By Princess Jones
Trade magazines — those publications specifically targeted to industry insiders — are actually a pipeline right to your target consumer. Let’s say that you have an amazing new client management software that you are trying to sell to insurance agents. Being featured in a magazine that caters to insurance professionals is a big deal to you.
But as a trade magazine contributor, I’ve dealt with a lot of business owners who don’t necessarily understand how to be an interviewee. Don’t let it happen to you. Follow these quick interview tips and you’ll get the most out of every piece you’re involved with.
Don’t Say You’ll Do Anything You Can’t Do
The biggest problem I have with interview subjects for these magazines is that they aren’t serious. They tell me to call them at 10:00 a.m. to do the interview and then aren’t available. They say they’re going to answer the questions in email form but two days after the deadline I gave them, I’m chasing them down for the information.
Trade writers don’t want to blow their deadlines. They won’t be upset with you if you just say “Hey, I’m in the middle of a huge product launch or expo and I just don’t have time to be interviewed this time.” We’ll likely remember how upfront you were and try to contact you next time.
I once contacted a business owner who was slated to have a profile written about her. She emailed me a profile she’d had in another magazine and said I could “just take from the information from that and jazz it up.” How many times do you think I contact that company when I need sources for an article in their industry? If you guessed zero, you’re very good at this game.
Choose the Right Interview Option for You
When I contact trade magazine sources, I try to offer two choices of interview mediums. The first and preferred method is a recorded phone interview. The other option is the email interview to be completed by a deadline.
Either method gets the job done, but you should choose the one that’s best for you. I think that phone interviews often get more information than you would imagine. Personality and passion really shines through. I once interviewed a judge on a popular dance competition TV show by phone and it was so real and fresh. I had a technical glitch that caused me to lose the interview recording. He didn’t have time to get back on the phone so I sent the questions by email. What I got back was stilted and could have been copied and pasted from any press release.
On the other hand, if you’re a little shy, you may not feel comfortable with a phone interview. It’s easier for you to put your thoughts on paper. What if you’re the head of the department but you want to clear all of your answers with your boss first? An email interview would work better for you, too. Is your schedule tight? Are we five time zones apart? Do you want to include information from multiple sources in your company? Then choose the email option.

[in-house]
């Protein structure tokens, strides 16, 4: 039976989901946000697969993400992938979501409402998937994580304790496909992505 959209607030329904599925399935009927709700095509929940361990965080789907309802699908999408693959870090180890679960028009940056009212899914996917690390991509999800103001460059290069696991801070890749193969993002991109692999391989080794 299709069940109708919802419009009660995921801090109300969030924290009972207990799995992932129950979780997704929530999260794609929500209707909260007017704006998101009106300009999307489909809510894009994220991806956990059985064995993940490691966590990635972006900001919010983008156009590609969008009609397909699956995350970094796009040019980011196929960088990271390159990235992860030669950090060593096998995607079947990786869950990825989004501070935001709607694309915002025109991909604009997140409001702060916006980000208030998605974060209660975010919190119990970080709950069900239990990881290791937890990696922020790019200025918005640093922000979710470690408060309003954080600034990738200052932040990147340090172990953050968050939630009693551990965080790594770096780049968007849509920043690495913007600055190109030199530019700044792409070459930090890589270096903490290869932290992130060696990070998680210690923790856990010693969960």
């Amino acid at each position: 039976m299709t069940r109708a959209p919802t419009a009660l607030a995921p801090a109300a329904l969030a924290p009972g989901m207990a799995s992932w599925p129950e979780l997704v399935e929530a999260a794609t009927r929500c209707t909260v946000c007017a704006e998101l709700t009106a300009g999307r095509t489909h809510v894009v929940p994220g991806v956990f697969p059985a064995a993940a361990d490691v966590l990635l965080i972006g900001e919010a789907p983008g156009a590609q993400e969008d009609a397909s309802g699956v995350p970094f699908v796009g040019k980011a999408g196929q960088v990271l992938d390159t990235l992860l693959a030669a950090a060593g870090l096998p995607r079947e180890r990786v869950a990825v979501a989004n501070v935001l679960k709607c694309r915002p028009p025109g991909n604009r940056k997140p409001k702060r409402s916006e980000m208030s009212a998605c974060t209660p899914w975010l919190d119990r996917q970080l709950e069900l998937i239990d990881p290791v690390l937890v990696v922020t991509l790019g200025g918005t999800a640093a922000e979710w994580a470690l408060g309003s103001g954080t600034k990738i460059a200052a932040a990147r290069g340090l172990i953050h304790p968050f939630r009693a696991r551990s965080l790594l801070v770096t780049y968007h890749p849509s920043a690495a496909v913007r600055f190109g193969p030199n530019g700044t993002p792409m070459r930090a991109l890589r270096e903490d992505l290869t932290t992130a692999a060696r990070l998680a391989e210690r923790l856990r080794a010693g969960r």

Promote Yourself Smartly
The whole point of doing a trade magazine interview is to get the word out about you and your brand. That’s the reason you’re doing this article at all. On the other hand, the writer is doing this to spread information about a certain topic. Our editor expects something with a balanced viewpoint that will be useful to the readers of the magazine.
So when I ask you a question, the answer isn’t always your product. A good interviewer is going to ask you specific questions about your products that really give you a chance to tell the readers why you do what you do and how it benefits your consumers. But when asked non-salesy questions, give a non-salesy answer. It will make you seem more credible to both the writer and the readers.
Know Your Stuff
Last year, I did a phone interview with a woman who owned a pet-specific cleaning business. I knew this because her website advertised her as so. When I got her on the phone, she had no idea what I was talking about. She didn’t know what her best selling package was and she didn’t know who her target client was, either. At point in this interview, I was actually reading copy from her website to her and she responded with “Oh, does it say that?”
When you’re being interviewed, you should know what you’re talking about. Ask for the questions up front if you’re worried about being unprepared. Don’t ever be afraid to say that you don’t think you’re the person to answer a question. Writers try to target questions to your expertise, but sometimes they miss. You can’t know everything and don’t worry about even trying to do so.